In addition to listening to them giggle as they try to pick up the wriggling yabbies and place them in the bucket. The kids will soon learn to pick the yabbies up by the head just behind the nippers because they will grab hold of stray fingers. I can still remember as a kid the first time a large male yabby drew blood with his oversized claw. And I can remember the strenuous workout as a young father of four kids keeping up with their overzealous screams wanting more yabbies pumped – it’s a fantastic aerobic workout in the outdoors!

I recommend you only keep the larger yabbies and leave the smaller ones on the yabby beds to live and grow for another day. The yabbies will stay alive in half a bucket of water for a few hours if the water doesn’t get too hot in the sun.

Whiting fishing is relatively inexpensive, because any 1000 – 3000 sized spin reel with light mono-filament on a lightweight rod with a soft taper around 7tf 2-6kg will do the job.

If you still have any old school Alvey reels, then they work just as well.

Any line class up to 10lb is all that’s required. Tackle required is a packet of long shank size 1-2 whiting hooks, some light sinkers, and a packet of swivels. I would advise purchasing a fish bag to carry over your shoulder. Not only can you store your fish but there is provision to carry your bait and tackle.

Where to find whiting? If you are on the surf beach, look for gutters, backwaters around rocks and sandbars.

If you have pumped yabbies in an estuary system, the whiting will eventually want to be around the same holes you pumped from so if you start on the first of the flood tide you can work your way up with the fish. Whiting push up in shallow water less than 1 ft deep. Whether you’re on a beach, on the flats, or up an estuary, if the water is reasonably clear they can be easily spotted, and sight cast to. All you need is a set of polarized sunglasses and the sun behind you, just look for the reflective flash of sunlight off their bodies. The more flash the greater the school size. Whiting has good vision so try not to get too close or they will scare.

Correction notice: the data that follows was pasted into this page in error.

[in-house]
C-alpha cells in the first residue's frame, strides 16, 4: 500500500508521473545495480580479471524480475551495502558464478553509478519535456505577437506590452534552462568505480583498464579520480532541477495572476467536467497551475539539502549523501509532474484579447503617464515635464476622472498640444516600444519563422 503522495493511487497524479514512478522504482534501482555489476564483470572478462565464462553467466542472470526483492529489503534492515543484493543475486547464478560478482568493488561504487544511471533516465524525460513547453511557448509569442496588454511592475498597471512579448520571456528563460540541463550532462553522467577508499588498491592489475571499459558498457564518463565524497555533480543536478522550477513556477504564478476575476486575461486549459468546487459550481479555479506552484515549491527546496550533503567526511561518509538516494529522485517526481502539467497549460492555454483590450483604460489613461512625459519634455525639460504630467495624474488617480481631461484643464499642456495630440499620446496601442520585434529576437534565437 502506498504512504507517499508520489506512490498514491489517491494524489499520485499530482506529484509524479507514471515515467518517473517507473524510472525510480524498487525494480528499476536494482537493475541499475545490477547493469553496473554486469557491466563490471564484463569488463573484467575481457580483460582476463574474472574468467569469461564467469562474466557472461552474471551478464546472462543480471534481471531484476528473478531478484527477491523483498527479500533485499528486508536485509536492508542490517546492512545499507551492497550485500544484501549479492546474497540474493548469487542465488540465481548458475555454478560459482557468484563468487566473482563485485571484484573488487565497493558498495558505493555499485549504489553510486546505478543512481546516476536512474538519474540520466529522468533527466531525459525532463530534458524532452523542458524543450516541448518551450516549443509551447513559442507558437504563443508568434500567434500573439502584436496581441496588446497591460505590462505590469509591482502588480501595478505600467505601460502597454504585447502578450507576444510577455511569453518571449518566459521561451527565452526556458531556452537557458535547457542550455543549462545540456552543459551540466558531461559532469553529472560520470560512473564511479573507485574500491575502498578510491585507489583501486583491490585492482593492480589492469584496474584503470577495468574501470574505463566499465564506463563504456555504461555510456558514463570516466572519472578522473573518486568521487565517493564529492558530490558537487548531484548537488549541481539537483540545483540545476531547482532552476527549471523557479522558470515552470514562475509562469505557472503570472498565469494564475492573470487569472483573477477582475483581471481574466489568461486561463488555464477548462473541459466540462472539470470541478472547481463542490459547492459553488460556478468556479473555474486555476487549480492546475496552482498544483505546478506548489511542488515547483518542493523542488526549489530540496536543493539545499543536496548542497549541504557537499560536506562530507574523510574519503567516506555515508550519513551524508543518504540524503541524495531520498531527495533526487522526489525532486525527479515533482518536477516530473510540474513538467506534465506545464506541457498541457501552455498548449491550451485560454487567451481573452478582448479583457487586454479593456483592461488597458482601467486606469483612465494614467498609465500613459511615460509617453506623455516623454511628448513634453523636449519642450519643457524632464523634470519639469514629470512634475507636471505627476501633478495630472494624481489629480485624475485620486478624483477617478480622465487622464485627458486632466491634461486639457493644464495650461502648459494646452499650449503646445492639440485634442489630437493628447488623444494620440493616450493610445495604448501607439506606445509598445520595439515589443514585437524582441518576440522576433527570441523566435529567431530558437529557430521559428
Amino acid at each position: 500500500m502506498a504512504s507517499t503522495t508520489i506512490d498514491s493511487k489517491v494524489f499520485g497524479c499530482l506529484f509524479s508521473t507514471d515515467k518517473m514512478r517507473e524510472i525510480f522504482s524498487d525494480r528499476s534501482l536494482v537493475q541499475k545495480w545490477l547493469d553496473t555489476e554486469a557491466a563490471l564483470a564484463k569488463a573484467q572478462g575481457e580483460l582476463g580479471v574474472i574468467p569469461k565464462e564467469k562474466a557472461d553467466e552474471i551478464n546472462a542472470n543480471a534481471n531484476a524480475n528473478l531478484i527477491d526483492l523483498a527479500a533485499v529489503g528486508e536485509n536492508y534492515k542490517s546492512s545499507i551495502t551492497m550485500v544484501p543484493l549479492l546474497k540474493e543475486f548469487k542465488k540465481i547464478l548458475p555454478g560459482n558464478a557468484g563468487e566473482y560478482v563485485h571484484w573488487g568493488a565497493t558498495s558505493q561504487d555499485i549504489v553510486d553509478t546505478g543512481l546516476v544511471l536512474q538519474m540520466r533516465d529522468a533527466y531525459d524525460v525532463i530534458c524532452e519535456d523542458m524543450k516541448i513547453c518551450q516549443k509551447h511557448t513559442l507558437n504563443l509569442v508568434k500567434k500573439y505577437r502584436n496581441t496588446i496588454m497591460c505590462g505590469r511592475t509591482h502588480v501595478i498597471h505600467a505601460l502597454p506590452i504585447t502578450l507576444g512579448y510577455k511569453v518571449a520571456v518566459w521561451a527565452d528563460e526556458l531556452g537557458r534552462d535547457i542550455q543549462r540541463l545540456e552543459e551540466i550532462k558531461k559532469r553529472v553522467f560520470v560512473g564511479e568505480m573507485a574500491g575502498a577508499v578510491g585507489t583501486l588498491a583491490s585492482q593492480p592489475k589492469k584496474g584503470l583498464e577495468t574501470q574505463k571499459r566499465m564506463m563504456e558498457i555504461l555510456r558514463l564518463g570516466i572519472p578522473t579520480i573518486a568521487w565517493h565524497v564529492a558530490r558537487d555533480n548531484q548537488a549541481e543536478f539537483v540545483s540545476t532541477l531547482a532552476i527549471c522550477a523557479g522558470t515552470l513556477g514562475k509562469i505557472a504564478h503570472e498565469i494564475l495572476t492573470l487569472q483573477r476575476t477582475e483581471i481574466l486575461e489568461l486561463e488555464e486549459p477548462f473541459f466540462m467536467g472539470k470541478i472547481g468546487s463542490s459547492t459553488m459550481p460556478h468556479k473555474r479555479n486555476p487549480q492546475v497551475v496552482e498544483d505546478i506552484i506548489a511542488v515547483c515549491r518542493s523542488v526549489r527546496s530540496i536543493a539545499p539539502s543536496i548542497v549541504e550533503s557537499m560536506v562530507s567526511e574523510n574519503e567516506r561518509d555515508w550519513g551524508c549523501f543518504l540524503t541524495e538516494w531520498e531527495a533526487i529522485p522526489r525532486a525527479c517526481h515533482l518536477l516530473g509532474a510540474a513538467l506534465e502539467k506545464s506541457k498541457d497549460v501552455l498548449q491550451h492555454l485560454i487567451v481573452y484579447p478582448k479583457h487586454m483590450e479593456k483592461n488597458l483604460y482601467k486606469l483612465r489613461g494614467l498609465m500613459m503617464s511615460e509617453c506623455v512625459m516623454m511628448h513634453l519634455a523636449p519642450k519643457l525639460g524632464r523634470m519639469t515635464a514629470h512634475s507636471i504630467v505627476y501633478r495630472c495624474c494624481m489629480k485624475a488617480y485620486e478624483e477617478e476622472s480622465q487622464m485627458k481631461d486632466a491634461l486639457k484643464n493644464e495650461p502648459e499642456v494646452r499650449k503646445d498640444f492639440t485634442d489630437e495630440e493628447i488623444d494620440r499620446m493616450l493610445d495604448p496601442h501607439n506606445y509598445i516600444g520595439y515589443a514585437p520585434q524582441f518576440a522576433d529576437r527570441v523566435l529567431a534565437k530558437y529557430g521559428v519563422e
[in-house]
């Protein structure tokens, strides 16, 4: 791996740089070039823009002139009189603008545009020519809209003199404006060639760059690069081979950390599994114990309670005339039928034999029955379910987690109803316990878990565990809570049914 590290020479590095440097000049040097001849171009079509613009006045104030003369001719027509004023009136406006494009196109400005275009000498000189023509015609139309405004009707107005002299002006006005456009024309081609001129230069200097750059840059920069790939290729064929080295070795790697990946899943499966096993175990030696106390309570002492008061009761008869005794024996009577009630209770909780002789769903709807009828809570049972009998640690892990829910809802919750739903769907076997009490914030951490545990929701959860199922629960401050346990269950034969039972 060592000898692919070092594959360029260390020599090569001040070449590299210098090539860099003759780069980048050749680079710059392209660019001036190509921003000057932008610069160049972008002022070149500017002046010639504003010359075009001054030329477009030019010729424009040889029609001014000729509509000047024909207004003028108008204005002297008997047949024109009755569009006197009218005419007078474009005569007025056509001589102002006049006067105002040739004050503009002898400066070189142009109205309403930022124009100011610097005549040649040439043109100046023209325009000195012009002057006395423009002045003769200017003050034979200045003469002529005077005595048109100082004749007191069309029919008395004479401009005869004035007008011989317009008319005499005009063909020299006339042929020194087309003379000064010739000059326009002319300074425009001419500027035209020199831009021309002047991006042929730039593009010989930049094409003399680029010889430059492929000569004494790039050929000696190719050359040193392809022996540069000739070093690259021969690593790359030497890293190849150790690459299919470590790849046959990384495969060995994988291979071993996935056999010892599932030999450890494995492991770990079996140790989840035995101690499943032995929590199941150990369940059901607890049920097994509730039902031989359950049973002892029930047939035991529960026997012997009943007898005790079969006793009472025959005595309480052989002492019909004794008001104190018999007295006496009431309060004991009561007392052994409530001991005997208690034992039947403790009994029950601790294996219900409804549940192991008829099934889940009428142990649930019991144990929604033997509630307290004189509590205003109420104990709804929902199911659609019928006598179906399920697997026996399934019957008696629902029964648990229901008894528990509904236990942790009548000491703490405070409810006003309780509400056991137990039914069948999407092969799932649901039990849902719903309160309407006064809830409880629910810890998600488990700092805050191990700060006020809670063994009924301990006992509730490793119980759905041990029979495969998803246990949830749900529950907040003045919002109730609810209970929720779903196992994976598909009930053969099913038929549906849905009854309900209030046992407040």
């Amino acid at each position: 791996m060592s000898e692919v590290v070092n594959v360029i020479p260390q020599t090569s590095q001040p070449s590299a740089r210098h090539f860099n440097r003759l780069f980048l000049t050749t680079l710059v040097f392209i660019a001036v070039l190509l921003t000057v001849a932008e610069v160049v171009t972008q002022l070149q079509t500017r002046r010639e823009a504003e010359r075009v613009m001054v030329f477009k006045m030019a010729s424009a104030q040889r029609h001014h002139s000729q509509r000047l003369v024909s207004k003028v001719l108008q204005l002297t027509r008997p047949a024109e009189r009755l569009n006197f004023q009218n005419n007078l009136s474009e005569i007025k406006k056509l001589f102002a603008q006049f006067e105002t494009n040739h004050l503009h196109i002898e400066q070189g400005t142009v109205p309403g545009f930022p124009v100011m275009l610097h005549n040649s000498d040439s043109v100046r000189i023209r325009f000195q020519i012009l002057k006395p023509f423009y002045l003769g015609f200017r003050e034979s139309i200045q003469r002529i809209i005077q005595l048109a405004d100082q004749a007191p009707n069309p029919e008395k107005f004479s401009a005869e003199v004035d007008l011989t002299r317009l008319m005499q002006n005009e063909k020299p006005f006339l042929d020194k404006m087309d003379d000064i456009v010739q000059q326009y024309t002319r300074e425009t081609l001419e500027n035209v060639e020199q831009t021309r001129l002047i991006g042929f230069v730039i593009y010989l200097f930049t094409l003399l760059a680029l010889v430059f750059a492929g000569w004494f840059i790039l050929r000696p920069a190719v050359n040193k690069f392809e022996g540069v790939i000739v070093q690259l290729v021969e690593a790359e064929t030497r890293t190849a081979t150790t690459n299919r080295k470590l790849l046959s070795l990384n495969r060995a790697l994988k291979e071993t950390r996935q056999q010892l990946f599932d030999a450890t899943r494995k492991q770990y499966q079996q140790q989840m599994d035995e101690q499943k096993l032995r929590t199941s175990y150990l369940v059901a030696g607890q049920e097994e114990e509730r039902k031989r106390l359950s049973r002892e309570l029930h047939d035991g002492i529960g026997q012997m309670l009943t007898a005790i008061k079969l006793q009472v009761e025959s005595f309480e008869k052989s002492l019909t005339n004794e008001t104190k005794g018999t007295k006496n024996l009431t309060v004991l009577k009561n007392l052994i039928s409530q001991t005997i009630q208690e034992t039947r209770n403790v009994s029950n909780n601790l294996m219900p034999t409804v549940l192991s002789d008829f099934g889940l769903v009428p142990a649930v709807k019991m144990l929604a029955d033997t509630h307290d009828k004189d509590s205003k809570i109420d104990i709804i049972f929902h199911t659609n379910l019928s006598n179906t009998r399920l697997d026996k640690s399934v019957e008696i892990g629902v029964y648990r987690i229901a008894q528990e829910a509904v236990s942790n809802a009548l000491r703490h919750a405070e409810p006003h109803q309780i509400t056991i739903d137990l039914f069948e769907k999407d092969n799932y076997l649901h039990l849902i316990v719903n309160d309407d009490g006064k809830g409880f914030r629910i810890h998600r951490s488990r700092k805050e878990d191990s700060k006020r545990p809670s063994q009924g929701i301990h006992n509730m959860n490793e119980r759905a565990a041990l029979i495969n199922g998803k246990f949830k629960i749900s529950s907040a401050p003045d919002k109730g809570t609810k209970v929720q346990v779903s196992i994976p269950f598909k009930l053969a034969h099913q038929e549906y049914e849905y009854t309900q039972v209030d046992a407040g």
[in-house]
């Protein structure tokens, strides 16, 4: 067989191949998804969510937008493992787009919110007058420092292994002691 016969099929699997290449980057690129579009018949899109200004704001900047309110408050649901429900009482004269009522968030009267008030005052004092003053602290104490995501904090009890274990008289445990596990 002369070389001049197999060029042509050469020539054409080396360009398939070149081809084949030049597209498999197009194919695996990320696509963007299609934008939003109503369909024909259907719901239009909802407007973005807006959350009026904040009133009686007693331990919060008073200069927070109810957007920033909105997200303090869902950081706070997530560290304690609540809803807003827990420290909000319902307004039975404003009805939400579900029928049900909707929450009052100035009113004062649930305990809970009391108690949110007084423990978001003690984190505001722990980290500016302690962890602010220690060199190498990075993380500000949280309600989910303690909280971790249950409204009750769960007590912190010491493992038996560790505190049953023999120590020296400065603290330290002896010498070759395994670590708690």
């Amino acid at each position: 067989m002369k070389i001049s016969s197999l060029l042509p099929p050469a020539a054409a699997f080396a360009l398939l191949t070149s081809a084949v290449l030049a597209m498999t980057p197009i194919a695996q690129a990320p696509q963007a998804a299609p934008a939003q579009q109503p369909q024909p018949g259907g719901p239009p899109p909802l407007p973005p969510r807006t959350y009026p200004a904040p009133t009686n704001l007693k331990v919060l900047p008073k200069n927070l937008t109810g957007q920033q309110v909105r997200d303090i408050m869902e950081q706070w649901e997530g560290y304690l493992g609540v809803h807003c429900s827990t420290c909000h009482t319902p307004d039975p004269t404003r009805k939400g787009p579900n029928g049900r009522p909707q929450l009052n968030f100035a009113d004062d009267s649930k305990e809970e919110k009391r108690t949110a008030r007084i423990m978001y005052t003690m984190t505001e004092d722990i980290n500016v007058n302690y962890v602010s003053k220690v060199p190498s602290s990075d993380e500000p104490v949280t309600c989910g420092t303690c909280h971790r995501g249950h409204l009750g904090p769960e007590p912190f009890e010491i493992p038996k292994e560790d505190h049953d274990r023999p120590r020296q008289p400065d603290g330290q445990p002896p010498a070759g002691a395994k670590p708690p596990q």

So, after reading this whiting fishing column I hope I’ve encouraged you to purchase some whiting fishing gear for your family and either head to your local waterway or get yourself organised ready for your next family holiday to catch your own fish and chips.

Just like Mangrove Jack, whiting grow larger towards the southern parts of Queensland with fish over 40cm often caught. The ALLSTARS INSALT Whiting winners have all come from the Southeast corner this year which is no surprise.

Attention keen skilled barramundi anglers – don’t forget the Rocky Barra Bash fishing competition is on 27 to 31 October, just before the Queensland east coast saltwater barramundi season closure commences from 1 November.

ALLSTARS has months of competition still to occur and stories to share.

I have decades of fishing tips and will interview many successful commercial and recreational anglers to share their suggestions too.

As much as I like to write about fishing, I’d also like to hear from you. So please email me at info@allstarsinsalt.com.au to share your fishing trips, fishing tips, fishing stories and photos.

A day on the water is better than a day at work.